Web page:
This Coke billboard is a collaboration with the World Wildlife Federation in the Philippines. Fukien tea plants scattered across a 60 foot canvas absorb 13 pounds of carbon dioxide annually (46,800 pounds total). The entire billboard is made from eco-friendly materials, right down to the coke bottles the plants rest in and the soil made from organic fertilizers. An irrigation system keeps things fresh and watered.
Recently funded on Kickstarter is Urban Air, an eco project by LA-based artist Stephen Glassman. Existing billboards are being transformed into suspended bamboo gardens, creating a greener skyline. A billboard company has donated multiple spaces along LA’s never-ending thoroughfares to lend their support. The artist is working with structural and environmental engineers, media experts, billboard fabricators, bamboo growers, plumbers, and outdoor advertising specialists to hone his vision.
Delta Air Lines took the word “organic” literally. They stuck 10 people in a Times Square billboard for one of their campaigns. Depending on your experience with airlines, this could be considered a nightmare brought to life.
McDonald’s surprised us with this Chicago billboard on which the company promoted their salads and “healthier” menu by growing a lettuce garden. Watch a time-lapse video of the green ad space in action.
In Lima, Peru, residents that suffer from a lack of drinkable water have the University of Engineering and Technology (UTEC) to thank for a water-producing billboard. The sign takes moisture from the air — high humidity aids the process since Lima’s rainfall numbers are low — and converts it into filtered drinking water. A tap at the base of the billboard offers up to 25 gallons of water per day for residents. Since it was installed in December last year, the billboard has produced 2,496 gallons of potable water.
Brendan O’Grady came up with this Aeroform pod that sits behind a roadside billboard and makes use of the needless structure as an above ground living space. “The form of the structure is directly influenced by its location and program. The shell, which reflects its context of the highway and the automobile, is streamlined on the exterior for optimal aerodynamic and climatic performance,” the designer writes. “The name Aeroform is derived from the term aerofoil, which is a structure having a shape that provides stability, or directional control in a flying object.”
The motto in Dubai seems to be bigger is better — at least when it comes to this biodegradable billboard made from eco-friendly inks and materials, right down to the framework. The billboard took seven hours to assemble and stretches over 3,000 feet long. The advert won a spot in the Guinness Book of World Records.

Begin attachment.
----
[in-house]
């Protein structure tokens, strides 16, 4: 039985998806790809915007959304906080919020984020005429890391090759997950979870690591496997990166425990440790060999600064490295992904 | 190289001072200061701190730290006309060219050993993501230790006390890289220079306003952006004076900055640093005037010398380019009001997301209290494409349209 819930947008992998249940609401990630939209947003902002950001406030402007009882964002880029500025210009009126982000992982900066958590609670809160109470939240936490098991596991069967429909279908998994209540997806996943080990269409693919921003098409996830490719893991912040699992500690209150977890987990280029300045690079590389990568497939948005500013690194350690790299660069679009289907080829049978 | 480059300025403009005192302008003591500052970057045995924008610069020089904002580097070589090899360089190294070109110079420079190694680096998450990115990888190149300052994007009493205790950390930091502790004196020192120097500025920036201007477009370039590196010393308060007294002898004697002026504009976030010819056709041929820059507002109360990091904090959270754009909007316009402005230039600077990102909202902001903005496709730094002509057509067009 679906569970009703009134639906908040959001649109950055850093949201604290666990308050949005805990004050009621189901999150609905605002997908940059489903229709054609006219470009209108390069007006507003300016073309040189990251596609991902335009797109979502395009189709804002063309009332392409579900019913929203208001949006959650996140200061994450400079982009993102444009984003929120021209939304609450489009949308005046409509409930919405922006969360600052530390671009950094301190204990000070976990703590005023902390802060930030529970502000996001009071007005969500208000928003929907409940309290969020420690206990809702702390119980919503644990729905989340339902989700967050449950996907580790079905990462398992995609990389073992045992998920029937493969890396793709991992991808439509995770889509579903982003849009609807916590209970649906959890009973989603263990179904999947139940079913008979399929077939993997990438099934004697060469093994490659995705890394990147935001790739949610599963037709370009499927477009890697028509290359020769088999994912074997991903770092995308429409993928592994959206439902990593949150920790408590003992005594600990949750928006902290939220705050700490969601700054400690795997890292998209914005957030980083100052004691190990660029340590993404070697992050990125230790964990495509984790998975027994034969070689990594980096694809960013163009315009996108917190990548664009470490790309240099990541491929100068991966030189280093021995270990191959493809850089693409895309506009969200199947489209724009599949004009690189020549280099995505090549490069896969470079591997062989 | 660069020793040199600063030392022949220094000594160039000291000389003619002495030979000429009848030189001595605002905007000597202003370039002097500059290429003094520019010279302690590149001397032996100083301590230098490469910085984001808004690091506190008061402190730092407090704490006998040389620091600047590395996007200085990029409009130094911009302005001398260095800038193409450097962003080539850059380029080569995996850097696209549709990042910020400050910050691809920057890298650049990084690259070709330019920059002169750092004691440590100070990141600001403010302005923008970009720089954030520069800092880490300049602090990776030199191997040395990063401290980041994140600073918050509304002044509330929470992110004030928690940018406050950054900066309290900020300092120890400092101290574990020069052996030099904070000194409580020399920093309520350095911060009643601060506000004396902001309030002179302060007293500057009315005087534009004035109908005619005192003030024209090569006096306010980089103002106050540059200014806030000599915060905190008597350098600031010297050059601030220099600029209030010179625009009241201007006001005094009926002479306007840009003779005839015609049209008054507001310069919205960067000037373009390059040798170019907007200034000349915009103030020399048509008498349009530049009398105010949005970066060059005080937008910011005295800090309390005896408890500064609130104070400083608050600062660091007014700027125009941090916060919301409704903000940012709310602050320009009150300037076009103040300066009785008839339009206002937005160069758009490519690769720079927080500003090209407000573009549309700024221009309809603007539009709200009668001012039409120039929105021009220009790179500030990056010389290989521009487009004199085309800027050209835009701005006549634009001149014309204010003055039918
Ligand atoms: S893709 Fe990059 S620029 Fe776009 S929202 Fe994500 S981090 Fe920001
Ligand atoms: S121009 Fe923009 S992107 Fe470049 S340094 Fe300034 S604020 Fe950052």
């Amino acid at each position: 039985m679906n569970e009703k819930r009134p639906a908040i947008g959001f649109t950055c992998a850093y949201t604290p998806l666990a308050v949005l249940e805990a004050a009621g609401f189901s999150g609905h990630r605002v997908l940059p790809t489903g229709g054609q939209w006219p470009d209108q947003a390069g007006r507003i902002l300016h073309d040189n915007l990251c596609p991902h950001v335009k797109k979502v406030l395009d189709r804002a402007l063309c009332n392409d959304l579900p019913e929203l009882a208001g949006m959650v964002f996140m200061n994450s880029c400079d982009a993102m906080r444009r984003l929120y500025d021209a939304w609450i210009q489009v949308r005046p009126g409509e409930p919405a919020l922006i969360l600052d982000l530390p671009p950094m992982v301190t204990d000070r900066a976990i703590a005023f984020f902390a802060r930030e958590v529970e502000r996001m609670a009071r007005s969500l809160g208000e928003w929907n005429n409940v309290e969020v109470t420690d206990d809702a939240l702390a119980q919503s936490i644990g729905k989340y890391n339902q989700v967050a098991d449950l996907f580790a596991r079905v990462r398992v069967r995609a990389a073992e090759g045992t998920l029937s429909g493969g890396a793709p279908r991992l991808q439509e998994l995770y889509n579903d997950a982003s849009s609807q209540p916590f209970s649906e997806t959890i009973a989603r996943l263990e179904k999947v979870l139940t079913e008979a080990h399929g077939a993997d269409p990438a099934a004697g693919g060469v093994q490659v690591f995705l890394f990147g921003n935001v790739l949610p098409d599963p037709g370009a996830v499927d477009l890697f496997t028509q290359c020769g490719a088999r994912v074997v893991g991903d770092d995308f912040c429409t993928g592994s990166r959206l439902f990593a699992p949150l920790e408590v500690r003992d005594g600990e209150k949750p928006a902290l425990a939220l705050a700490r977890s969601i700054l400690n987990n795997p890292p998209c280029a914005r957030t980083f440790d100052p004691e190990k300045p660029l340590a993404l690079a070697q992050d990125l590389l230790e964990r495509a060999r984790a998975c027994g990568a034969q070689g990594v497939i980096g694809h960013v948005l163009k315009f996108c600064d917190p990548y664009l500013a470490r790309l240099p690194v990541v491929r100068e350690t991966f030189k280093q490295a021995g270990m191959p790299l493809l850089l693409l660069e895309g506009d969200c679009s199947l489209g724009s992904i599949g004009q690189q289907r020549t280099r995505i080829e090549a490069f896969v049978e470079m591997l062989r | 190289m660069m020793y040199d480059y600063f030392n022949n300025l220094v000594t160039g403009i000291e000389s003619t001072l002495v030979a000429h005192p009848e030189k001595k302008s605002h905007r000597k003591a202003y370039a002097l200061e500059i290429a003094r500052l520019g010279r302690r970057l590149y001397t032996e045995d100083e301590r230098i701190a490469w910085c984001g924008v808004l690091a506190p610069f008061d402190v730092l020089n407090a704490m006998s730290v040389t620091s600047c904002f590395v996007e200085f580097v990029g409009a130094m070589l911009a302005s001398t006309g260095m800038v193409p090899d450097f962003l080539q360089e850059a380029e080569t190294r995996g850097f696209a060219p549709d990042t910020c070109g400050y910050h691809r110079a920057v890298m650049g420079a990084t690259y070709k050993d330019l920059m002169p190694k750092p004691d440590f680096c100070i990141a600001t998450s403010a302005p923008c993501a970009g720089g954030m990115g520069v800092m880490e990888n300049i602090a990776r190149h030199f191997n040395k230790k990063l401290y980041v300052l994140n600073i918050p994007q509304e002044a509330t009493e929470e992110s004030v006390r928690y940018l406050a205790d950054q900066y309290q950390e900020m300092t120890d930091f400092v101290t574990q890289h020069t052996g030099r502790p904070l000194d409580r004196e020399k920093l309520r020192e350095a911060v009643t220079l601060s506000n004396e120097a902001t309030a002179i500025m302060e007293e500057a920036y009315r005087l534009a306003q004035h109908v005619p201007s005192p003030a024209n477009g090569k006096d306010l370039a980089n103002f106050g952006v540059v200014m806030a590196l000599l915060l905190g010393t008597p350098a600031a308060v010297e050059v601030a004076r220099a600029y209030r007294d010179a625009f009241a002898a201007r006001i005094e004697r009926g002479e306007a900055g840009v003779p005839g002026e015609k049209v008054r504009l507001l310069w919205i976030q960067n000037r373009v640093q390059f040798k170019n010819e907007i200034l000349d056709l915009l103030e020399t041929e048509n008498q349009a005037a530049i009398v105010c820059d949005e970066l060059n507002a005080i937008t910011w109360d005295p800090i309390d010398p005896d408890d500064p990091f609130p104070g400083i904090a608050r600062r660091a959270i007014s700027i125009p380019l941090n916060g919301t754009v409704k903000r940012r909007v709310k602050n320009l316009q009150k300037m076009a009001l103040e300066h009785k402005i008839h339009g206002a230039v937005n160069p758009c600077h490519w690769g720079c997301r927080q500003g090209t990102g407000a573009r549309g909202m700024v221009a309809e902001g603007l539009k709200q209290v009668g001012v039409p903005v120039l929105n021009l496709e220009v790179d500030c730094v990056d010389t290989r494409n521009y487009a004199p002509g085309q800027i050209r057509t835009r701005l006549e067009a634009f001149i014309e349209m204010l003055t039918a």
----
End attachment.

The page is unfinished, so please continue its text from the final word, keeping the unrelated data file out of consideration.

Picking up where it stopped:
Tropicana’s bus billboard campaign brightened the morning grind of commuters by filling the display area with hundreds of oranges. The acid from the citrus fruit, augmented with copper and zinc to create a nifty electrochemical reaction, generated electricity and set things aglow.
This attractive, honeycomb-shaped billboard transformed the bland ad space into a creative vertical garden along a riverside area of Argentina.
Wimbledon went green with these grassy portraits created by artists to advertise their sponsorship in unique ways.
Bangkok-based architecture and design firm Apostrophy is yet another company that took the “organic” approach in a different direction. Their dwelling is fitted between a billboard and the wall of a building. Iron panels separate the interior, and the trailer-type flooring makes the whole structure entirely transportable. The innovative home offers residents lower rent and cleaner energy, made possible by the ad income.
Although the Single Hauz isn’t constructed from an actual billboard, it used the slender, perched design of the urban ad space to create a sustainable, modern abode. The 290-square foot home would appeal to fans of the current downsize living trend and offers plenty of comfort — including a kitchen, bathroom, living area, balcony, bedroom loft, and roof access. The carbon footprint is minimal, especially since the most invasive aspect of the design is a single pole that forms the home’s foundation. This feature also allows homeowners to take advantage of normally unused spaces, like flood-prone zones.